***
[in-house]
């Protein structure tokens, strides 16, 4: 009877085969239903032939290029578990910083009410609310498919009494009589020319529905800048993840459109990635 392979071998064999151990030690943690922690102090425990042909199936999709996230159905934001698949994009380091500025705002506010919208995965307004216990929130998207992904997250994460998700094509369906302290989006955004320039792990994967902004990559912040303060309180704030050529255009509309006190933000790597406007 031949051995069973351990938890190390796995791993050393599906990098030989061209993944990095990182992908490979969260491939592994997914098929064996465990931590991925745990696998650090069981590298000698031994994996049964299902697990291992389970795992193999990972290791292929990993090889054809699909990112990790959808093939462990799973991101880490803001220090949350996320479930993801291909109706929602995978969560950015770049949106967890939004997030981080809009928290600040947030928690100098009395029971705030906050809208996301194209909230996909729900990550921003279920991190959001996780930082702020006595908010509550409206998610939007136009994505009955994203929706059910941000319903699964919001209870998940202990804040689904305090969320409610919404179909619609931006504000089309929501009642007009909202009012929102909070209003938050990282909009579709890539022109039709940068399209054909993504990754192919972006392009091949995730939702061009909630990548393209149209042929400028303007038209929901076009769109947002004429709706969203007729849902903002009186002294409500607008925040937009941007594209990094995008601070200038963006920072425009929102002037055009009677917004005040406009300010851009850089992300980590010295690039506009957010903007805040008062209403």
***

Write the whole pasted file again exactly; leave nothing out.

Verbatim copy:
[in-house]
């Protein structure tokens, strides 16, 4: 009877085969239903032939290029578990910083009410609310498919009494009589020319529905800048993840459109990635 392979071998064999151990030690943690922690102090425990042909199936999709996230159905934001698949994009380091500025705002506010919208995965307004216990929130998207992904997250994460998700094509369906302290989006955004320039792990994967902004990559912040303060309180704030050529255009509309006190933000790597406007 031949051995069973351990938890190390796995791993050393599906990098030989061209993944990095990182992908490979969260491939592994997914098929064996465990931590991925745990696998650090069981590298000698031994994996049964299902697990291992389970795992193999990972290791292929990993090889054809699909990112990790959808093939462990799973991101880490803001220090949350996320479930993801291909109706929602995978969560950015770049949106967890939004997030981080809009928290600040947030928690100098009395029971705030906050809208996301194209909230996909729900990550921003279920991190959001996780930082702020006595908010509550409206998610939007136009994505009955994203929706059910941000319903699964919001209870998940202990804040689904305090969320409610919404179909619609931006504000089309929501009642007009909202009012929102909070209003938050990282909009579709890539022109039709940068399209054909993504990754192919972006392009091949995730939702061009909630990548393209149209042929400028303007038209929901076009769109947002004429709706969203007729849902903002009186002294409500607008925040937009941007594209990094995008601070200038963006920072425009929102002037055009009677917004005040406009300010851009850089992300980590010295690039506009957010903007805040008062209403």